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Senate Resolution Urges EPA to Use Superfund Settlements Exclusively for Clean-Up Work

Scutari hall

Trenton – The Senate has approved a resolution, SR-129, sponsored by Senate President Nick Scutari, urging the federal Environmental Protection Agency to use funds from New Jersey Superfund settlements exclusively for remediating the contaminated sites at issue, and to limit the portion of the settlements used for administrative and oversight costs.


“It is important that the EPA recognizes the vital need New Jersey has to clean contaminated Superfund sites,” said Senator Scutari. “The settlement funds should be used for remediation work at the sites and the portion of the settlements used for the agency’s administrative costs should be strictly limited. The actual clean-up work should be the priority.”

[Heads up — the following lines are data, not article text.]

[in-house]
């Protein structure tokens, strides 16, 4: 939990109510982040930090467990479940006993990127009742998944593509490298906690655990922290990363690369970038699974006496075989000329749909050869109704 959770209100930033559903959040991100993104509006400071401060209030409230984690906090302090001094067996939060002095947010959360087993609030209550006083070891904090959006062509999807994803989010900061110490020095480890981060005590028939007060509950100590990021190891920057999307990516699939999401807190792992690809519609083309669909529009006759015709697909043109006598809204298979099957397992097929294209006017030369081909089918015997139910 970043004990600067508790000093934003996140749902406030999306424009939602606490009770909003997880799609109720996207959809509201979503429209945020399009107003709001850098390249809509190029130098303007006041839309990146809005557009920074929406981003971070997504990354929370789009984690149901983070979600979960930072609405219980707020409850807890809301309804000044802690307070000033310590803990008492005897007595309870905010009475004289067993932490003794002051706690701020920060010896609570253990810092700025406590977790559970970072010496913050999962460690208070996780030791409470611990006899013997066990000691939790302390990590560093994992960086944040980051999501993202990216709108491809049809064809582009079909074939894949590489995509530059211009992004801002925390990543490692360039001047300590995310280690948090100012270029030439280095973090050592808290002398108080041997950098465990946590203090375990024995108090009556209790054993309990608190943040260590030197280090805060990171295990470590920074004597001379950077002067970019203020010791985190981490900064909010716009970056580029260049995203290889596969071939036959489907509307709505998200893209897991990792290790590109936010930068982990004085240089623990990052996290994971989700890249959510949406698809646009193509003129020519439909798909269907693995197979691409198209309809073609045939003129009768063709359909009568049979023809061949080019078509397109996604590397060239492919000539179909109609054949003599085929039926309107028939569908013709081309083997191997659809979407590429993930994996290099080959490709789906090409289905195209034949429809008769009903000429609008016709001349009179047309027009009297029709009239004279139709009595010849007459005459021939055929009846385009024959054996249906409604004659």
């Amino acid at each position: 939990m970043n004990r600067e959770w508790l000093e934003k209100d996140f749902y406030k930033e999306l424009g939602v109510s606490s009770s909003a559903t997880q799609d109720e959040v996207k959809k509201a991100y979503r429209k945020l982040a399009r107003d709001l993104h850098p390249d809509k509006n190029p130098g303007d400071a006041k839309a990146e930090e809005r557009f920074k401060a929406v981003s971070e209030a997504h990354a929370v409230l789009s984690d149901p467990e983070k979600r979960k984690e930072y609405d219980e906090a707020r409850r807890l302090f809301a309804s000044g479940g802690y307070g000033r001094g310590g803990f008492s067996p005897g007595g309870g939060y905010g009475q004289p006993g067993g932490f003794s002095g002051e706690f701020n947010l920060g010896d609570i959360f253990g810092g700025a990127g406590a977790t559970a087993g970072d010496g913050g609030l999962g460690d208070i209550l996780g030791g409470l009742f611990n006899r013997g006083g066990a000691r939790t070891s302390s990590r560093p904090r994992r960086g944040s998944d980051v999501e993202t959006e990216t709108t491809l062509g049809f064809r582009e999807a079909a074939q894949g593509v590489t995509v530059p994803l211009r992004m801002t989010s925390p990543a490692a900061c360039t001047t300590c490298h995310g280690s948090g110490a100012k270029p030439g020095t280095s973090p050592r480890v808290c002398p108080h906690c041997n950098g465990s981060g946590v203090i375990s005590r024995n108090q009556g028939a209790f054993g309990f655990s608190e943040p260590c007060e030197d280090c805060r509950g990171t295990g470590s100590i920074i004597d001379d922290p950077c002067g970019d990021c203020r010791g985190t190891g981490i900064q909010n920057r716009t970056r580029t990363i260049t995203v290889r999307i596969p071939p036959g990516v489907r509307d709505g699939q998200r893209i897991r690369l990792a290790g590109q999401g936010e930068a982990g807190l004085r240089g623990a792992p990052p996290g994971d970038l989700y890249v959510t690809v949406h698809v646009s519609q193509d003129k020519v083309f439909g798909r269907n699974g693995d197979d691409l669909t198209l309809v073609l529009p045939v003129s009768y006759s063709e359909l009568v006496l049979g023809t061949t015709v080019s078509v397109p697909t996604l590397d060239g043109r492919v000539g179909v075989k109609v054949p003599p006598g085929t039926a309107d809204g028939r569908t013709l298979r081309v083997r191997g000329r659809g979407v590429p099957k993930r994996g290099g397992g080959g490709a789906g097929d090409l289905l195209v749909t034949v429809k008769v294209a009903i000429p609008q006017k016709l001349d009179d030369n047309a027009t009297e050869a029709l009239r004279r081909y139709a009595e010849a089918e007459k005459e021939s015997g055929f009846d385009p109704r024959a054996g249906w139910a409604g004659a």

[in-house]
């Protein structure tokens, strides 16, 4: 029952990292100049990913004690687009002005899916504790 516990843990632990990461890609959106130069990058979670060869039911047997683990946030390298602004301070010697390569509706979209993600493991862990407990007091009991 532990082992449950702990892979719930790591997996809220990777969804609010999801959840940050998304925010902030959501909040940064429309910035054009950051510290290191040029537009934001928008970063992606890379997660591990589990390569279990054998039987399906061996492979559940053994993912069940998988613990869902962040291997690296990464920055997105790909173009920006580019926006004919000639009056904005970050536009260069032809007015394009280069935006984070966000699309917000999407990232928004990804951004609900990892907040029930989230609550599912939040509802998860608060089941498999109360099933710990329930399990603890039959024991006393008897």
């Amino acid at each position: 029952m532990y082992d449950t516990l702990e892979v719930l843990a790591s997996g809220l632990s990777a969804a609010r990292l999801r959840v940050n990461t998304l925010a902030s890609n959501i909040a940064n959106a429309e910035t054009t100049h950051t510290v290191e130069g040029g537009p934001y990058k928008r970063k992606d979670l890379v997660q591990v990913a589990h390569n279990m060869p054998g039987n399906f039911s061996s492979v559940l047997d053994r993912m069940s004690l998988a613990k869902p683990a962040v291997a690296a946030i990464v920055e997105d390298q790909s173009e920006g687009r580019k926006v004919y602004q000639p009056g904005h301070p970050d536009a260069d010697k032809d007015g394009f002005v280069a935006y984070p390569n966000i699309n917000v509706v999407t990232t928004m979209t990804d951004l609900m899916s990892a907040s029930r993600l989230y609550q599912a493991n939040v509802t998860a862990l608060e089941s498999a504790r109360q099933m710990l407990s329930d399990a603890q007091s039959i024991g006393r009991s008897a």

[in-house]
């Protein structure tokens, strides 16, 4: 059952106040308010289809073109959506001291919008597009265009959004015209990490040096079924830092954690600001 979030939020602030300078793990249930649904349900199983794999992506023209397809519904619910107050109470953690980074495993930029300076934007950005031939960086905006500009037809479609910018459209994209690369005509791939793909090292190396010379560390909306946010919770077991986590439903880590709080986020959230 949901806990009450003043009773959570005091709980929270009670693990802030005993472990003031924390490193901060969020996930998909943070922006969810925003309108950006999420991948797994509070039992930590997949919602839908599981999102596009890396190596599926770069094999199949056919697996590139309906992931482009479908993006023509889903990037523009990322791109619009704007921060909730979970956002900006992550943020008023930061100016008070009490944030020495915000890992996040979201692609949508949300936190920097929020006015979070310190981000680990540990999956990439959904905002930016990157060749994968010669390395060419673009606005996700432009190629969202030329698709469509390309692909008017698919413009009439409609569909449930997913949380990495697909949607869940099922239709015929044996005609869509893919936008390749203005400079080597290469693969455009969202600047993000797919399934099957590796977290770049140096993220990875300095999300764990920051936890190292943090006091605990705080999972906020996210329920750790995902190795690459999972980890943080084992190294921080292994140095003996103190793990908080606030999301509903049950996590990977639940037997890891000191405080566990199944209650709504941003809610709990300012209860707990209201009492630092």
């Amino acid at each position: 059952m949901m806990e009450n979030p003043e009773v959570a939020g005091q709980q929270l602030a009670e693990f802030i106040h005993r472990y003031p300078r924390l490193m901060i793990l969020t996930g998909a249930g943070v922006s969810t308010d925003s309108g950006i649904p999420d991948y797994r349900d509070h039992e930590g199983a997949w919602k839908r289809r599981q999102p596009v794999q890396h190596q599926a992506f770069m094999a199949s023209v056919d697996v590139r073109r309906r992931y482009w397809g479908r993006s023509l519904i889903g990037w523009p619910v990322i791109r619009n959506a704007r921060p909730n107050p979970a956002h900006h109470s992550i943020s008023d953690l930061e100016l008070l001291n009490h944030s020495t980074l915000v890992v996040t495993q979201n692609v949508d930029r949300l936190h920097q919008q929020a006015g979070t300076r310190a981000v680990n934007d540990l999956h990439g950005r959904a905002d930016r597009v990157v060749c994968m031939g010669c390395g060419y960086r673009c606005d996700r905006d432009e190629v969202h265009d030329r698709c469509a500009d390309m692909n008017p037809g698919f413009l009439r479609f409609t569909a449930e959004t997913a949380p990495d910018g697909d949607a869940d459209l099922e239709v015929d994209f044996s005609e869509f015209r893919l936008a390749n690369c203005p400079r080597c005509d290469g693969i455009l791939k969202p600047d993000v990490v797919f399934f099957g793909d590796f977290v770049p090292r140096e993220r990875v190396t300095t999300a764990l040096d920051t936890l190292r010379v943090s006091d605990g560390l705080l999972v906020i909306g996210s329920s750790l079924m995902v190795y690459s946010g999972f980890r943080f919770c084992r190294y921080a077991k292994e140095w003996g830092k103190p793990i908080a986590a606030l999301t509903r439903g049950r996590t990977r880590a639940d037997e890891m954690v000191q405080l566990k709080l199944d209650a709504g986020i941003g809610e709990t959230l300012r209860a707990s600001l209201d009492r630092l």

The resolution is in response to recent actions involving the upper nine miles of the Lower Passaic River Study Area of the Diamond Alkali Superfund site in Newark, where a 2022 consent decree released 85 private parties from liability to clean up pollution they contributed to. They were required to pay only $150 million to the EPA for clean-up work estimated to cost $1.38 billion.


It is not clear whether the $150 million paid to the EPA will go towards the remediation or the EPA administrative costs.


The resolution urges the EPA to follow New Jersey’s practice of limiting the portion of settlements used for administrative and oversight costs to a maximum of 10 percent.


New Jersey has 829 Superfund sites, including 115 on the Superfund National Priorities List, the most in the country.


The resolution was supported by the Senate with a voice vote.